Amtrak’s $117 Billion Plan For High Speed Travel

It’s a dream to make Joe Biden weep: trains that connect East Coast cities at 220 miles per hour. But it won’t be finished until 2040. Hear that sound? That’s Europe and Asia laughing.



What can you buy for $117 billion? According to Amtrak, you can cut travel times between major East Coast cities in half. You can operate trains at up to 220 miles per hour, and you can start doing it all in just five years.

Amtrak announced a concept plan today for what would be the United States’ first high-speed rail service, connecting Washington D.C., Philadelphia, New York City, and Boston. The proposed rail line would be completed by 2040, with a launch for some sections as early as 2015. Funding has yet to be finalized, but Amtrak has already requested $2.5 billion from Congress for 2011, and earlier this year Obama earmarked $8 billion of the 2009 stimulus package for high-speed rail service. The rest would come from private investment, according to CEO Joseph Boardman.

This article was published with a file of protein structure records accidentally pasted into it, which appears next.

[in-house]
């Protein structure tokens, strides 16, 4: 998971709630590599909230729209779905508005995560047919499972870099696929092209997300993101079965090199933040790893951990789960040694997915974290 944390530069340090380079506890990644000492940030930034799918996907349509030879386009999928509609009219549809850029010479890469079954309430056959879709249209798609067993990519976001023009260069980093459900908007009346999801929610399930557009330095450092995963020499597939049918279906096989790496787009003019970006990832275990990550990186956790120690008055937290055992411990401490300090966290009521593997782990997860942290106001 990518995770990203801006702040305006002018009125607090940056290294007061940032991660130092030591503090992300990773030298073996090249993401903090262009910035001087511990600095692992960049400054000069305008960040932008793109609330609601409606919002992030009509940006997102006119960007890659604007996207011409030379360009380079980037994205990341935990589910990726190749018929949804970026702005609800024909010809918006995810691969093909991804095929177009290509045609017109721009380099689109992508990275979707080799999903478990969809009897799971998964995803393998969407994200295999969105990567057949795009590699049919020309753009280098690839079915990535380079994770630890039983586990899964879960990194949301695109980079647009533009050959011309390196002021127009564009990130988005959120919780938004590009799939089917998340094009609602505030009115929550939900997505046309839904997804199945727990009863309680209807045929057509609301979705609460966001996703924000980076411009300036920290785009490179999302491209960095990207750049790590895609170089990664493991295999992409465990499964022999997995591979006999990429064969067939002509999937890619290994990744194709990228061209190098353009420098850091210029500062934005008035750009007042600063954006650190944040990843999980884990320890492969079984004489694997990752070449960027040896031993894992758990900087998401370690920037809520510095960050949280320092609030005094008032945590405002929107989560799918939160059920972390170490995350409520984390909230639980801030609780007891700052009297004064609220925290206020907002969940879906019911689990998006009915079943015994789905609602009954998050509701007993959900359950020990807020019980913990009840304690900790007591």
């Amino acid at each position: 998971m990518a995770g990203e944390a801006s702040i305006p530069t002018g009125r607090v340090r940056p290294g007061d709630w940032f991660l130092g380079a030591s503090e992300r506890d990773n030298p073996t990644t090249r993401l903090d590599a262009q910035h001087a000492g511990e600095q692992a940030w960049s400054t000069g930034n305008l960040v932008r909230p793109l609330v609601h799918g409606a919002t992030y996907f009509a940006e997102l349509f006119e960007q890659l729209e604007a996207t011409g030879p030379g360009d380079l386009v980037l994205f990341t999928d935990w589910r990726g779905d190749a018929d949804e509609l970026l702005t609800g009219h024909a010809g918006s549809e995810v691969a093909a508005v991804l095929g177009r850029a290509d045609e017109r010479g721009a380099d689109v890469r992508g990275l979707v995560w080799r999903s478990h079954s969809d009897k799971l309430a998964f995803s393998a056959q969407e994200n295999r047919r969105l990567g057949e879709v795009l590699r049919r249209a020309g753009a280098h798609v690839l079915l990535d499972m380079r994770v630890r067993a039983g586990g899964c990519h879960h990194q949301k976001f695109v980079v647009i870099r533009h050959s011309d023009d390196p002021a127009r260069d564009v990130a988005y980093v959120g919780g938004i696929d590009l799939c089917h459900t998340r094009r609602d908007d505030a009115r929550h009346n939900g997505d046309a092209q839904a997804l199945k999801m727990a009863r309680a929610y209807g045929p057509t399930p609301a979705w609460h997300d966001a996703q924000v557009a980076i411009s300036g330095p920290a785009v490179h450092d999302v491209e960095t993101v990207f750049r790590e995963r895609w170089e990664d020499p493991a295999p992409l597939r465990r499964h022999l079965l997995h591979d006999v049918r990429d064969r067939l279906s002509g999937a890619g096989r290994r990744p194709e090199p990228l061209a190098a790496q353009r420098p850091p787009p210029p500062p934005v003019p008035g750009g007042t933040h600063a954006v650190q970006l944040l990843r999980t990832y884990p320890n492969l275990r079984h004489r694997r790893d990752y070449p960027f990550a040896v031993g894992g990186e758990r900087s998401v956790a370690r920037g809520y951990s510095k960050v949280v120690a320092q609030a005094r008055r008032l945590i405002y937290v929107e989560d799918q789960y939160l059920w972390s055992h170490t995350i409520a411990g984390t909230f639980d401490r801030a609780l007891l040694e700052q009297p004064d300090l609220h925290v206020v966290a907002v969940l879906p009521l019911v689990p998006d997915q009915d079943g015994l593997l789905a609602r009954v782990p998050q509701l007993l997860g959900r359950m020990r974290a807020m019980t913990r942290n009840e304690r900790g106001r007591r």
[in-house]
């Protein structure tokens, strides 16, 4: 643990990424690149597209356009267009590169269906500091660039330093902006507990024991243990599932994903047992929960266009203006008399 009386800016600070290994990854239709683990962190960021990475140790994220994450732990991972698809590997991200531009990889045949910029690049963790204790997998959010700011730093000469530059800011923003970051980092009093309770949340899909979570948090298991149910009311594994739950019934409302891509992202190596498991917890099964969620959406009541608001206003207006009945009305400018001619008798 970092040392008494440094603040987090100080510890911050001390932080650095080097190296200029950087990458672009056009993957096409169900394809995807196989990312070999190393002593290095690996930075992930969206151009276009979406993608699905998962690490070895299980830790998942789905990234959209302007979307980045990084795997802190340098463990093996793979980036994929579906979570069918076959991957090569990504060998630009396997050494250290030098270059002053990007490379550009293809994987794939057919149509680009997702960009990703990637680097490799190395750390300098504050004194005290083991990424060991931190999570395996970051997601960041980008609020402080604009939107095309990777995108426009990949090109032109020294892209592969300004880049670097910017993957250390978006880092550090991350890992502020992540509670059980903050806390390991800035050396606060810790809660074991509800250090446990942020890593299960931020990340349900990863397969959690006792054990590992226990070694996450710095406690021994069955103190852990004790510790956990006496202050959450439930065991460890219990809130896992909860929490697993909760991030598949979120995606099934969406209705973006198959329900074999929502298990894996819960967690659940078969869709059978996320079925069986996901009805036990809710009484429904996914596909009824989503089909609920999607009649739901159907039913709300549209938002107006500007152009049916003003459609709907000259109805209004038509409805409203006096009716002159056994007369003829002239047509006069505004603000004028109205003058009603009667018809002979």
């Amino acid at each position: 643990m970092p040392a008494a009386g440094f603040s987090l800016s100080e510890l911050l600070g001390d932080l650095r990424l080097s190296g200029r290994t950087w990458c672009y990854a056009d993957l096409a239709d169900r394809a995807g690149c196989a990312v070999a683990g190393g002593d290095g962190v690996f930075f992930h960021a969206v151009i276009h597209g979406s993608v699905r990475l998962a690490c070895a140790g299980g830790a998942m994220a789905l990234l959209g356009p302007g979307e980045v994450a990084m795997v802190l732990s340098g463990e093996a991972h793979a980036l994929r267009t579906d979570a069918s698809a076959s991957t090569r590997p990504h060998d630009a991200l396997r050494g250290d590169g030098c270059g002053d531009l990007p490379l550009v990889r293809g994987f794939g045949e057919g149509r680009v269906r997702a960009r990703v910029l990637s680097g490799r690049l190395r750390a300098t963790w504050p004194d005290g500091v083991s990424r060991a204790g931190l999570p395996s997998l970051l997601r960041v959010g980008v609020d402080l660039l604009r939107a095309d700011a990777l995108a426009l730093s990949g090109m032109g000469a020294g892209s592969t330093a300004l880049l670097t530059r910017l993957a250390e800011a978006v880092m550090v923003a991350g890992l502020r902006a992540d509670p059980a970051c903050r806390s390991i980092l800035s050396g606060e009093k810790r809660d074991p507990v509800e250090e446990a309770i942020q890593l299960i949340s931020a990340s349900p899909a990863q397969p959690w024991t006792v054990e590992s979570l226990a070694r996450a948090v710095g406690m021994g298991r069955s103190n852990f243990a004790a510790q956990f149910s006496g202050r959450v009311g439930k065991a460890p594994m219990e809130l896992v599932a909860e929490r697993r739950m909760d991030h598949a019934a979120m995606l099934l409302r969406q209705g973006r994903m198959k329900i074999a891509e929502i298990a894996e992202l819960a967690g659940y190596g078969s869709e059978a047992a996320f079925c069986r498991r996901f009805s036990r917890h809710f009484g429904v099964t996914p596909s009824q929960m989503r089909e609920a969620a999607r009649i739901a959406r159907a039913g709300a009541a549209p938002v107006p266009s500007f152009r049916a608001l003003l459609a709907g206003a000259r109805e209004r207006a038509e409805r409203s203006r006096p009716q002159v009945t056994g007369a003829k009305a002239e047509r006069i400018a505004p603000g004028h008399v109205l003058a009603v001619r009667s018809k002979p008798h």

With the Next-Generation High-Speed Rail a trip between New York City and Boston would take only 84 minutes, a trek that currently takes over 2.5 hours by Amtrak’s Acela train, or four hours by bus.

Aside from the conveniences this will bring to travelers and daily commuters, the new rail would attract riders away from highway and air travel, detracting from the need for foreign oil and the carbon emissions, and making the Next-Gen the most environmentally sustainable travel option.

Still, Next-Gen pales in comparison to its more institutionalized counterparts in Europe and Asia. Its implementation is scheduled for 51 years after Japan first introduced its Shinkansen high-speed rail. France’s TGV train takes only three hours to cover the 490 miles between Paris to Marseille, whereas Next-Gen would take nearly three-and-a-half hours to travel the 426 miles between Washington, D.C. and Boston.

As uncompetitive as it is, Amtrak’s plan is the first of several investments needed to create a viable modern transit network in the Northeast, cut pollution, and bridge the infrastructure gap.

About the author

Margaret Rhodes is a former associate editor for Fast Company magazine.